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A new study, led by scientists from UNSW Sydney and published in Nature Ecology and Evolution today, suggests that early hominin dispersals beyond Africa did not have to adapt to environmental extremes, such as to arid and harsh deserts.

For the study, the researchers undertook renewed archaeological excavations and analysis of fossil fauna found at the site of Ti’s al Ghadah, in the Nefud Desert of northern Saudi Arabia. The scientists found stone tools and cut-marks on fossil animal remains that indicate the presence of our ancestors 500,000 to 300,000 years ago. The discovery of these tools and remains shows that hominins were present in Saudi Arabia at least 100,000 years earlier than previously known.

“Ti’s al Ghadah is one of the most important palaeontological sites in the Arabian Peninsula,” UNSW lead author, PhD candidate Mathew Stewart, explains.

“It currently represents the only dated collection of middle Pleistocene fossil animals in this part of the world, and includes animals such as elephant, jaguar and water birds.”

Until now, however, the absence of stone tools has made linking these animals with early hominin presence uncertain.

“Our discoveries make Ti's al Ghadah the first, early hominin-associated fossil assemblage from the Arabian Peninsula, demonstrating that our ancestors were exploiting a variety of animals as they wandered into the green interior,” says Michael Petraglia from the Max Planck Institute for the Science of Human History, the principal archaeologist of the project and a co-author on the paper.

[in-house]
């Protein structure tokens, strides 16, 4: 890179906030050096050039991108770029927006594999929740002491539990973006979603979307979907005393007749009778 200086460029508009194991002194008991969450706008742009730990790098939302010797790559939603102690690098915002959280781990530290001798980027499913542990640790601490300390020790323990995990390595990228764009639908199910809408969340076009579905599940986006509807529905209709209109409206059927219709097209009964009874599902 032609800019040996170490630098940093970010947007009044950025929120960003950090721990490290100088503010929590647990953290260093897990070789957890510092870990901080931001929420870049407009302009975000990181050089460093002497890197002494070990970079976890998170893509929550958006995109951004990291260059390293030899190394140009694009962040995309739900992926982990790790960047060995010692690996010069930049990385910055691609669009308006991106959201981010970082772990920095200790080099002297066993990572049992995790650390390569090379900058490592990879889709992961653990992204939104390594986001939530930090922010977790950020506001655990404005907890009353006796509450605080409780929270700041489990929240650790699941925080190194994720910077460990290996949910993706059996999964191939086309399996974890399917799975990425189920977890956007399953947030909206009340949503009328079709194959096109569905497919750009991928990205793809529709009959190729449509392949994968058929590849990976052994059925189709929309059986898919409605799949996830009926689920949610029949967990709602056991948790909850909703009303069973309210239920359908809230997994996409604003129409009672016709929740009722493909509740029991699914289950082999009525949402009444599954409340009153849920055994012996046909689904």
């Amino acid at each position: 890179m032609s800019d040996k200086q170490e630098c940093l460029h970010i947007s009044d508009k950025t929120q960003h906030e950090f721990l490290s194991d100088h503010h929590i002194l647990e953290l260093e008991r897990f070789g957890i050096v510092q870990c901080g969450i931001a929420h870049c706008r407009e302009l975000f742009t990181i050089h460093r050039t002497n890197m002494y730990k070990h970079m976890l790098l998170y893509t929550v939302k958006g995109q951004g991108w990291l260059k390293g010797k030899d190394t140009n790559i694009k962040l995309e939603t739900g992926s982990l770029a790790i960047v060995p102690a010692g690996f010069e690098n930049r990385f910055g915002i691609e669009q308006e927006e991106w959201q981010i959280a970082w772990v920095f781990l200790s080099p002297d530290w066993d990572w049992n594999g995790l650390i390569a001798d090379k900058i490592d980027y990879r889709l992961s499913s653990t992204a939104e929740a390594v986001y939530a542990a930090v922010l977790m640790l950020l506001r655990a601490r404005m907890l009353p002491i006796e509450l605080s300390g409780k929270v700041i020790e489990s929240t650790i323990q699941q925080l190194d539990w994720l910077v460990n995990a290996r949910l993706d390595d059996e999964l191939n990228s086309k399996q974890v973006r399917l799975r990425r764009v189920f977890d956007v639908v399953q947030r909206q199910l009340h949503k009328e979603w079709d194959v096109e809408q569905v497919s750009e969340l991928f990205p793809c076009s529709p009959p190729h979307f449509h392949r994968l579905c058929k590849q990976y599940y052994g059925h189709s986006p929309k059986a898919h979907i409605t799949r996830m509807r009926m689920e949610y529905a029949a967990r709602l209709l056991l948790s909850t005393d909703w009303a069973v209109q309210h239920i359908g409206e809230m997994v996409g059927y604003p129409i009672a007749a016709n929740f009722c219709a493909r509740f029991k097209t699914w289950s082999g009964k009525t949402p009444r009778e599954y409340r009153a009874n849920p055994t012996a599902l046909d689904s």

UNSW author Mathew Stewart adds: “In spite of its crucial geographic position at the crossroads between Africa and Eurasia, the Arabian Peninsula has been astoundingly absent from discussions about early human expansions until recently.

“However, recent analysis of climate models, cave records, lake records, and animal fossils have shown that at certain points in the past, the harsh, hyper-arid deserts that cover much of Arabia today were replaced by ‘greener’ conditions that would have represented an attractive setting for various hominin populations.”

Stable isotope analysis of fossil animal reveals that the Arabian Peninsula was dominated by grassland vegetation at certain points in the past, with aridity levels similar to those found in open savanna settings in eastern Africa today. This indicates that early dispersals of our archaic ancestors were part of a range expansion rather than a result of novel adaptations to new environmental contexts outside Africa.

Lead author Dr Patrick Roberts from Max Planck Institute for the Science of Human History says that “while these early hominin populations may have possessed significant cultural capacities, their movement into this part of the world would not have required adaptations to harsh and arid deserts.

“Indeed, the isotope evidence suggests that this expansion is more characteristic of a range expansion similar to that seen among other mammals moving between Africa, the Levant, and Eurasia at this time.”

More detailed study of past environments, closely associated with different forms of hominin species in the Arabian Peninsula and elsewhere, should enable more refined testing as to whether our species is uniquely flexible in terms of its adaptations to varying environments. 


Title: Fossil herbivore stable isotopes reveal Middle Pleistocene hominin palaeoenvironment in ‘Green Arabia’

Authors: Patrick Roberts, Mathew Stewart, N Aziz, Paul Breeze, Ian Candy, Nick Drake, Huw S. Groucutt, Eleanor M.L. Scerri, Julia Lee-Thorp, Julien Louys, Iyad S. Zalmout, Yahya S. A. Al-Mufarreh, Jana Zech, Abdullah M. Alsharekh, Abdulaziz al Omari, Nicole Boivin, Michael Petraglia

Publication: Nature Ecology and Evolution